Charades with the Duke of Wellington

A game of charades in Vanity Fair

A game of charades in Vanity Fair

Have you ever played charades? Charades began in France in the late 18th century as a type of riddle. In a charade, each syllable of the answer (a word or short phrase) was described enigmatically as a separate word, then the answer as a whole was described in similar cryptic fashion. A charade could be given in prose or in verse. Here are some examples.

My first I hope you are; my second I see you are; and my whole I know you are. (Welcome)

My first is equally friendly to the thief and the lover: my second is light’s opposite; yet they are frequently seen hand in hand, and their union, if judicious, gives much pleasure. My whole is tempting to the touch, grateful to the sight, but fatal to the taste. (Nightshade)

My first is something rather lean;
My second is your wife:
My whole is on your table seen,
Beneath the carving-knife. (Spare-rib)

My first is the lot that is destin’d by fate
For my second to meet with in every state;
My whole is by many philosophers reckon’d
To bring very often my first to my second. (Woman)

My first brave Nelson yielded, midst the jar
Of angry battle, and the din of war;
My second, when from labour we retreat,
Far from polite, yet offers us a seat:
My whole is but my second more complete. (Armchair) (1)

Acting charades

In the early 19th century, people began to act out charades as a parlour game.

The players divide themselves into two parties, who take it in turn to act and to guess the word…. The actors go out of the room and choose a word of two or more syllables, each syllable or division of the word having a separate meaning. For instance: Improbability, Imp-Rob-Ability, Rail-Way, Ram-pant, Miss-Fortune. After having arranged the part that every person is to take, they return to the company, and represent each syllable in its turn, and lastly the entire word. (2)

Props and costumes were common, actors were allowed to speak (as long they didn’t mention the answer), and the scenes could be quite elaborate. Becky Sharp acted out this type of charade for the Prince Regent in Chapter 51 of William Makepeace Thackeray’s Vanity Fair (1848).

The Duke of Wellington plays charades

Napoleon reportedly played charades with his wife Josephine and others at her home of Malmaison. While we have no specific account of such a game, we do have a description of a game of charades played by the Duke of Wellington in January 1821. The players included fellow Napoleon in America character Dorothea Lieven, as well as Harriet Leveson-Gower (Countess Granville), Granville Leveson-GowerCharles Greville, George Agar-Ellis, Edward Montagu (later Baron Rokeby), Philipp von Neumann, the Marquess of Worcester, and Georgiana, Lady Worcester (Wellington’s favourite niece, who died a few months later). The description appears in a letter written by Countess Granville.

Yesterday we acted charades and you have no idea how amusing it is. I will give you an idea of it. The society divides itself into two parts. Granville, Agar, myself and Mr. Montagu, as audience, had to guess the following which we did. First they put a row of cushions to represent a river, over which Charles Greville handed Madame de Lieven, in a hat and pelisse, with great difficult. Next came the Duke, happier than when he won his battles, with Lady Worcester equipped like Madame de Lieven, in his arms to carry her across. Next hobbled Neumann and fell, Worcester then, rubbing him dry and wringing his clothes.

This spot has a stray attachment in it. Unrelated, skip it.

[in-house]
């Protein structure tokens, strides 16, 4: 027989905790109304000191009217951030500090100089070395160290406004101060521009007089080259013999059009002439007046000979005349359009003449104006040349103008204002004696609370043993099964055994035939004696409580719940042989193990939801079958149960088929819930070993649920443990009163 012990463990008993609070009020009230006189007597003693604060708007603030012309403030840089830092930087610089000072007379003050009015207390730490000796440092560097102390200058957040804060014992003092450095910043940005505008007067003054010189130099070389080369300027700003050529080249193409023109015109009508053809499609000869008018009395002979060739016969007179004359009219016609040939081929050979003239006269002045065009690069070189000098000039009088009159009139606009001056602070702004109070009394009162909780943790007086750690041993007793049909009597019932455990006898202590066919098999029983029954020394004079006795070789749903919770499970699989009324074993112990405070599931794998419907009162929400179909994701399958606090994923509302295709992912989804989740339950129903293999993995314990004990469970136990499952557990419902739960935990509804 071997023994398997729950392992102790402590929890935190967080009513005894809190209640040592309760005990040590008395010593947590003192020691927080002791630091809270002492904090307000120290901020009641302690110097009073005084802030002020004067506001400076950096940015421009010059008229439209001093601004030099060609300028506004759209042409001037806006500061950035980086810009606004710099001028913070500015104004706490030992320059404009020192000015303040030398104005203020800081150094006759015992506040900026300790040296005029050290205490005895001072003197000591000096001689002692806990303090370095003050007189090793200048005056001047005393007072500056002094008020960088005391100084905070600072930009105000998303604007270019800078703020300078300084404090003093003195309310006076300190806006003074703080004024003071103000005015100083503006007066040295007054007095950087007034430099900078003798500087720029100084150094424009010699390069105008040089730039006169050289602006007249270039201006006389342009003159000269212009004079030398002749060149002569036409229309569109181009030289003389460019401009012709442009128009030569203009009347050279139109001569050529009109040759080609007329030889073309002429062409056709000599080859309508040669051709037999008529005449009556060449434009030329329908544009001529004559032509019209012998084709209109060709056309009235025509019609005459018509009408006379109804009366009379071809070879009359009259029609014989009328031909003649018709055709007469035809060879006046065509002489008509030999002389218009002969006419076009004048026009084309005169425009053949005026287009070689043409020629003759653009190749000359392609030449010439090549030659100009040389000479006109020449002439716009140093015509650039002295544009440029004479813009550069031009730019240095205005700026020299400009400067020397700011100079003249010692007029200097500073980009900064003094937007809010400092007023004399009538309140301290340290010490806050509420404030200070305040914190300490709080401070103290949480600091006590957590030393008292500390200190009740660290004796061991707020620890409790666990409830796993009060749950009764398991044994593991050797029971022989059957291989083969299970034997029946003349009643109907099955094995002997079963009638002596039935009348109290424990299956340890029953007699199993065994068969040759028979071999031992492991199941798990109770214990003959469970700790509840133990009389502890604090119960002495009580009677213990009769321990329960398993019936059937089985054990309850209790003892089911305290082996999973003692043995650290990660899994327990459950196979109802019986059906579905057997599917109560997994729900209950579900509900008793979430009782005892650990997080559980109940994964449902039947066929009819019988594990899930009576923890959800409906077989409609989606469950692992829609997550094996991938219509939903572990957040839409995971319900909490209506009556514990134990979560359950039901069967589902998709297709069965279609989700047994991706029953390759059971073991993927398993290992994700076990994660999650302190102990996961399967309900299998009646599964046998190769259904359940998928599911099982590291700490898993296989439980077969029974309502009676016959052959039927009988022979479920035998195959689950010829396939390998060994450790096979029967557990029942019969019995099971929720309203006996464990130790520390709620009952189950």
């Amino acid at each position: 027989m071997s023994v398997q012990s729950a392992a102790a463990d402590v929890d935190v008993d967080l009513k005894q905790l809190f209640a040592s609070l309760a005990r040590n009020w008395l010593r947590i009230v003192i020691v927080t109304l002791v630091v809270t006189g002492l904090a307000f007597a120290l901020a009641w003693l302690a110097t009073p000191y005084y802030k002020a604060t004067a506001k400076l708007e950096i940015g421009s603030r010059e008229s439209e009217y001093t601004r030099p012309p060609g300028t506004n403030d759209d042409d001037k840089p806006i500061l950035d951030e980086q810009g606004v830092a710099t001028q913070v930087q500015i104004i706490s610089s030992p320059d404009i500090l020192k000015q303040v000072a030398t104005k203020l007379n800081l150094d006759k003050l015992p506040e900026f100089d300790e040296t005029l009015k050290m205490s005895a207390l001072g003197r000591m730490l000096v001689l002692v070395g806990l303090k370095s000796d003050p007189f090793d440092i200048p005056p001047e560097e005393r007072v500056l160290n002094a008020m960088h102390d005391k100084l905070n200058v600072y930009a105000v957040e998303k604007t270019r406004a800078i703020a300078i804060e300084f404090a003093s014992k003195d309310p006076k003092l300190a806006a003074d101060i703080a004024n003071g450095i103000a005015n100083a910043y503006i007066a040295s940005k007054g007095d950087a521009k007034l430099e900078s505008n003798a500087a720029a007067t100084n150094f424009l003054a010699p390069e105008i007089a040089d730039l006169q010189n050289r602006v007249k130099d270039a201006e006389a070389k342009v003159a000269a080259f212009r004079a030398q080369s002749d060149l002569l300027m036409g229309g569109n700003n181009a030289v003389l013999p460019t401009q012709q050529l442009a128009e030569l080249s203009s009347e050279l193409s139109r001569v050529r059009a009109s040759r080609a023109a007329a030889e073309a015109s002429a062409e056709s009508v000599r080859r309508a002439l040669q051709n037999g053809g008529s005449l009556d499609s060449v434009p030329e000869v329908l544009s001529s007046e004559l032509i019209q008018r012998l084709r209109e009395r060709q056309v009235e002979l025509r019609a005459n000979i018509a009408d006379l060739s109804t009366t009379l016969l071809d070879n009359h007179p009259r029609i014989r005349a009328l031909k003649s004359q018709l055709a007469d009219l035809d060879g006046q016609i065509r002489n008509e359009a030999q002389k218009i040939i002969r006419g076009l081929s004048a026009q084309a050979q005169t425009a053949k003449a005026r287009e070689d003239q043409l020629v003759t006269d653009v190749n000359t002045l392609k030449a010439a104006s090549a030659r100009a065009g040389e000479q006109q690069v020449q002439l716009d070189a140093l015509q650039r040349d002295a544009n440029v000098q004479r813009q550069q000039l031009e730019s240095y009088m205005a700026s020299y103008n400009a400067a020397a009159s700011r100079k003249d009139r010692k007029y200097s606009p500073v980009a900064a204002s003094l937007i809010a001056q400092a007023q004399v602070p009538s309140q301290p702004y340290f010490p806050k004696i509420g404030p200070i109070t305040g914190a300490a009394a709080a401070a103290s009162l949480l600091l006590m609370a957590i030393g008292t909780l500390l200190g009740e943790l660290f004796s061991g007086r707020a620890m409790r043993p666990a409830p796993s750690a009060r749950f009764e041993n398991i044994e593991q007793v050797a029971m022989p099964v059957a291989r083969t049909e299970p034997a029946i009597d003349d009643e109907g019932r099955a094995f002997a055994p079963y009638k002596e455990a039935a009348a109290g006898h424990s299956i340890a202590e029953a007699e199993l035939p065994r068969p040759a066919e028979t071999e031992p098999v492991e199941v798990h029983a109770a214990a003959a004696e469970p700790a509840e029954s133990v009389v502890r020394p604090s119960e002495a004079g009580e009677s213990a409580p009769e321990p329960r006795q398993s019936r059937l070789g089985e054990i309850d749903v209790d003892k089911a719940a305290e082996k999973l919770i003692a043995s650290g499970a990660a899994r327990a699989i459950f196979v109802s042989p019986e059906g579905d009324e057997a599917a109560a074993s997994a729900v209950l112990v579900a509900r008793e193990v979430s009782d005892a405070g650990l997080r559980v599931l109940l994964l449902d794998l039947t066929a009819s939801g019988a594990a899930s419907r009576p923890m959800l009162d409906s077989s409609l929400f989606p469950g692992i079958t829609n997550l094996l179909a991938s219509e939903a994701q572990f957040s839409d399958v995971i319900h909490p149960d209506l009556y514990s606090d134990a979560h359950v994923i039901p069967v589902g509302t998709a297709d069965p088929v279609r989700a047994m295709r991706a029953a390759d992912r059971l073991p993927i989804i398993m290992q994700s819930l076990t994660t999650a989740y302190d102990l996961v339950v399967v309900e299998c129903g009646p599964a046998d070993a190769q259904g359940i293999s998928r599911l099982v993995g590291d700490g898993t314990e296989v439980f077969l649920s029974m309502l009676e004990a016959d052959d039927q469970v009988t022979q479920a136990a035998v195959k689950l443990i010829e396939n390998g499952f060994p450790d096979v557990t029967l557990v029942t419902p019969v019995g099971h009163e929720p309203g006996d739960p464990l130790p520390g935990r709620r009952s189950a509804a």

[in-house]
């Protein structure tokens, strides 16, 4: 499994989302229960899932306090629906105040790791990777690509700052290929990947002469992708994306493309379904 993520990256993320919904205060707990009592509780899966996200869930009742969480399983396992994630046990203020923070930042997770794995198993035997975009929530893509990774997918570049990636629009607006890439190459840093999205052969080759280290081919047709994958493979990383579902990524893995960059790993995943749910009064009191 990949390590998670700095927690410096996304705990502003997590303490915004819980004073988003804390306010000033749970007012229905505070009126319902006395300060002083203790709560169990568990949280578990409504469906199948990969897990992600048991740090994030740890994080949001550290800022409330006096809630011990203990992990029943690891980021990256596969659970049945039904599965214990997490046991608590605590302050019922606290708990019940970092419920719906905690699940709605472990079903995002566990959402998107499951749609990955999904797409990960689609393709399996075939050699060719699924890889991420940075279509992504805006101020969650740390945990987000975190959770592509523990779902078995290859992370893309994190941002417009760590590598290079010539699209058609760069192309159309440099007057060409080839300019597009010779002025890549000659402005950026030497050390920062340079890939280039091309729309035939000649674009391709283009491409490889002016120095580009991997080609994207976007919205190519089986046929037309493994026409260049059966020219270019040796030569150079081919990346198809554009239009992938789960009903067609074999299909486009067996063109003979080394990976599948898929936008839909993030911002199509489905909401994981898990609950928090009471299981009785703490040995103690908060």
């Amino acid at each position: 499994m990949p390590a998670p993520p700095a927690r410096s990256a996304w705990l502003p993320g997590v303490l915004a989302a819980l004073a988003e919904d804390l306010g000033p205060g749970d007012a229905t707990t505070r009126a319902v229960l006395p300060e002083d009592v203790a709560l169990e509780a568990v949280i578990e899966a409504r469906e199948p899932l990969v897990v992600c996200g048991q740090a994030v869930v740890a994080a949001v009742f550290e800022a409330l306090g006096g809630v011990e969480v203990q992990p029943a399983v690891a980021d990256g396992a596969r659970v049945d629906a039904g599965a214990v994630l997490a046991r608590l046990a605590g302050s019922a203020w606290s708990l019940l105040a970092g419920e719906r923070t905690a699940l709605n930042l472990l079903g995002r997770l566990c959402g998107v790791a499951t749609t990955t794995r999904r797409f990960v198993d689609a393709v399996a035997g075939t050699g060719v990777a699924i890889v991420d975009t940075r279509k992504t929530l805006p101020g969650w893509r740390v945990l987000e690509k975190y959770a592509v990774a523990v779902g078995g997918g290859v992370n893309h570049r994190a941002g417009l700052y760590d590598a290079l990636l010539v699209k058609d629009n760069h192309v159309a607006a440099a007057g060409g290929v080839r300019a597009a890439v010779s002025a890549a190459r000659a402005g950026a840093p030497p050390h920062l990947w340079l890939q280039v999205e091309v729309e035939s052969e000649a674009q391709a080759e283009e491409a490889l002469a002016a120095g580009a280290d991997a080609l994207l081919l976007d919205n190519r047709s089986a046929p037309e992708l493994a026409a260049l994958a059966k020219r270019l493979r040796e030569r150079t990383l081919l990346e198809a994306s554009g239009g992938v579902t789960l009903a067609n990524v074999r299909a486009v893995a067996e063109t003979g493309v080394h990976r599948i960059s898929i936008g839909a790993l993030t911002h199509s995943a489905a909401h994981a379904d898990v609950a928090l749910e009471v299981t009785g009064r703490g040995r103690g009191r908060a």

This was gué [ford].

Next they came in dressed like Turks with turbans, and Neumann with a muff on his head, and they sit in a circle cross-legged.

This is riz [rice].

Then Madame de Lieven, sick, in a bedgown, is led to one couch, Worcester with a swelled face in agonies with the toothache to another. Charles comes in, feels her pulse and gives her pills and a draught. He then goes to Worcester and in the most masterly manner draws his tooth. They both jump up from the immediate effect of his remedies and dance about.

Guéris [cured]. (3)

You  might also enjoy:

The Duke of Wellington: Napoleon’s Nemesis

The Duke of Wellington’s Shooting Adventures

When the Duke of Wellington Met Napoleon’s Wife

The Duke of Wellington and Women

The Duke of Wellington and Children

Dorothea Lieven, a Diplomat in Skirts

How the 20 Questions Game Came to America

Able was I ere I saw Elba: 19th-Century Palindromes & Anagrams

The Wellington Door Knocker & Other Door Knocker History

What did the Duke of Wellington think of Louis XVIII?

How to Throw a Party in Regency London

Humour in the 19th Century: 200-Year-Old Jokes

  1. W. Jones, Riddles, Charades, and Conundrums (London, 1822), pp. 117, 133, 139, 142.
  2. Julia Charlotte Maitland, Historical Charades (London, 1847), p. 2.
  3. Edward Frederick Leveson-Gower (ed.), Letters of Harriet Countess Granville, 1810-1845, Vol. I (London, 1894), pp. 202-203.

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Next came the Duke, happier than when he won his battles, with Lady Worcester equipped like Madame de Lieven, in his arms to carry her across.

Harriett, Lady Granville